STRETCHING MYTH: When muscles are flexible around a joint, you will get injured.

STRETCHING MYTH: When muscles are flexible around a joint, you will get injured.

The idea that tight muscles perform better is a common misconception.

In order for muscles to perform at their best and protect a joint, they must not only be strong, they must be flexible. It doesn’t matter how strong your muscles are around a joint, if they lack flexibility you risk imbalance and injury.

A strong muscle has the ability to lengthen and shorten at an adequate rate while acclimating to the forces placed on it. When the muscle is tight, it lacks the ability to fire properly due to poor adjustments to tensions being placed on it. When a muscle fires incorrectly, it causes a chain reaction throughout the entire body, throwing off your balance, posture and functional ability.

When a muscle lacks flexibility, it also restricts your joint’s range of motion, decreasing mobility, and creating muscular imbalances around that joint. In all sports and activities, proper form is imperative for maximum results and to prevent injury. Proper form can only be achieved if all the muscles that are involved in the movement are healthy and flexible and able to meet the demands being placed on them.

A tennis player came to see us complaining of recurring elbow bursitis. After evaluation, we found that her bursitis was a result of tight muscles surrounding her elbow joint. This tightness caused a friction force to be applied to the bursa, inflaming it. We stretched the muscles that surround her shoulder and elbow in order to increase blood flow and decrease pressure in the joint. After two sessions with our stretch therapist, the client reported that her pain was 100% relieved. Now that her elbow joint is more mobile, and the muscles are able to fire properly, she is able to play multiple sets without the added stress on her bursa.

Continued sessions with us have helped her to decrease tension forces in her elbow, increase mobility, enhance her posture and improve her tennis form and performance. She is now able to play longer and stronger without pain. Regular stretching sessions have taken her game to another level.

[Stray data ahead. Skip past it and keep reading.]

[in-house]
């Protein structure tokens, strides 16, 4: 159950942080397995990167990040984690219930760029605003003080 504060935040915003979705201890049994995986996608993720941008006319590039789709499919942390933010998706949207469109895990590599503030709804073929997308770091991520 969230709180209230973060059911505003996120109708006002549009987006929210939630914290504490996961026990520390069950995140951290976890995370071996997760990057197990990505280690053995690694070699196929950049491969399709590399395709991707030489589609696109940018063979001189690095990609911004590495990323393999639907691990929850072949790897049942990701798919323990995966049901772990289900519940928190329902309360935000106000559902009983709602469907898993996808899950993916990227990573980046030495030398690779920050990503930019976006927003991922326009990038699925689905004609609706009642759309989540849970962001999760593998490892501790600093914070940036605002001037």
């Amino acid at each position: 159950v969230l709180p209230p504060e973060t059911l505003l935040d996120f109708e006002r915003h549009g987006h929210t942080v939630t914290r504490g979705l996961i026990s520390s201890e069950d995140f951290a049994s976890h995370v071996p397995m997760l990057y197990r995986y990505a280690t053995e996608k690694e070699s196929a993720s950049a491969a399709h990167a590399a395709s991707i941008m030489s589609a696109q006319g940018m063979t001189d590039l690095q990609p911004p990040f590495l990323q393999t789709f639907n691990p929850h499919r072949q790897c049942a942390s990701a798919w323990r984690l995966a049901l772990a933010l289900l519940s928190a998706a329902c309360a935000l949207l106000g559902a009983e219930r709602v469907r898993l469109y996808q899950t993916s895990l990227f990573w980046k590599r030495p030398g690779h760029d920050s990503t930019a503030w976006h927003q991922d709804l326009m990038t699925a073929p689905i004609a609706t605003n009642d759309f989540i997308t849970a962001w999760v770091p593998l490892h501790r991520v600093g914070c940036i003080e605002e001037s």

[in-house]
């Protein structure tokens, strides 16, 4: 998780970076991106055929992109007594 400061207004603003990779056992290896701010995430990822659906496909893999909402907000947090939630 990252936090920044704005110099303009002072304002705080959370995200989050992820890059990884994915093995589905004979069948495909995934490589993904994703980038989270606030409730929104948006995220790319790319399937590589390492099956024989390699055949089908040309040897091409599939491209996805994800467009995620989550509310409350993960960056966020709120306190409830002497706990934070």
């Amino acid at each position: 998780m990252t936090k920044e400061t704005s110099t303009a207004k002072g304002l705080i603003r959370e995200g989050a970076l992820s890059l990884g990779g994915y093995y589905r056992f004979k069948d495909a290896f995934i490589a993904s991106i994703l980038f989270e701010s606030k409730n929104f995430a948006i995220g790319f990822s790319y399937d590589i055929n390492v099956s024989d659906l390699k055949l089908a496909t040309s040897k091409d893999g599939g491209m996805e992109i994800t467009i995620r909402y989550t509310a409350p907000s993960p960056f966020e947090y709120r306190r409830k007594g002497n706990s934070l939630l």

Stretching and Weight Training: A LYMBR stretch therapist and personal trainer’s perspective.

Stretching and Weight Training: A LYMBR stretch therapist and personal trainer’s perspective.

Strength Training continues to grow in popularity, more now than ever. It’s no wonder considering the many benefits – an increase in muscle size and strength, the ability to help maintain a lower body fat percentage, stress management, and, of course, the benefits we see in the mirror.

The few minutes you may (or may not) spend stretching after a workout are not effective enough to give you the benefits you need to keep you progressing at the gym, and keep your risk of injury to a minimum. An hour a week of proper, purposeful stretching will help keep you on your 4-5 hours a week schedule at the gym.

An avid weight trainer who focuses on upper bodywork came to us with lower back pain. A postural analysis was performed and it was identified that his shoulders were rounding forward. The anterior side (front) of his upper body became tight (overactive) due to the weight training, and the posterior chain (back) of the body became weaker (underactive).

The cause? Strength training shortens the muscles and creates microtears on the tissue during a workout. These microtears are caused by the tension placed on the muscle from using weights. Through this process, the length of the muscles is shortened, and over time, the more these fibers remain shortened, the more prone you became to injury and compromised posture.

The physiology of the body is very good at seeking equilibrium. The body will always seek a balance in which the body creates a stable environment. But in our client’s case, this new stable environment came at a cost. Rounded shoulders created an imbalance within the mid-line of this body, creating an improper posture. And thanks to gravity, the weight-bearing lumbar spine had to support more weight due to the slight protruding head that comes with rounded shoulders, resulting in lower back pain.

Stretching the muscles of the anterior portion of his upper body helped him regain better posture by lengthening the appropriate muscles. As the muscles lengthened, the rounding in his shoulders decreased. As his body found its new, more efficient equilibrium and his posture improved, the pain resolved as the pressure was taken off his lower back (primarily his Latissimus Dorsi).

We are often asked, “what is the best set of stretches for weight lifting?” The answer – there is no specific stretch regimen. It all depends on each person’s body blueprint, and what they need according to their overall assessment. Whether you’re a beginner, moderate or frequent gym member, every stretch protocol is different.

Our sessions helped him to better understand how his body works and how to be conscious of when his body is in need of a stretch. His workouts are more effective, his movements are more efficient, his training can progress, and he will reduce the risk of further pain or injury.

Written by Noah Moore. Noah is a Stretch Therapist in our Darien Studio as well as a certified personal trainer.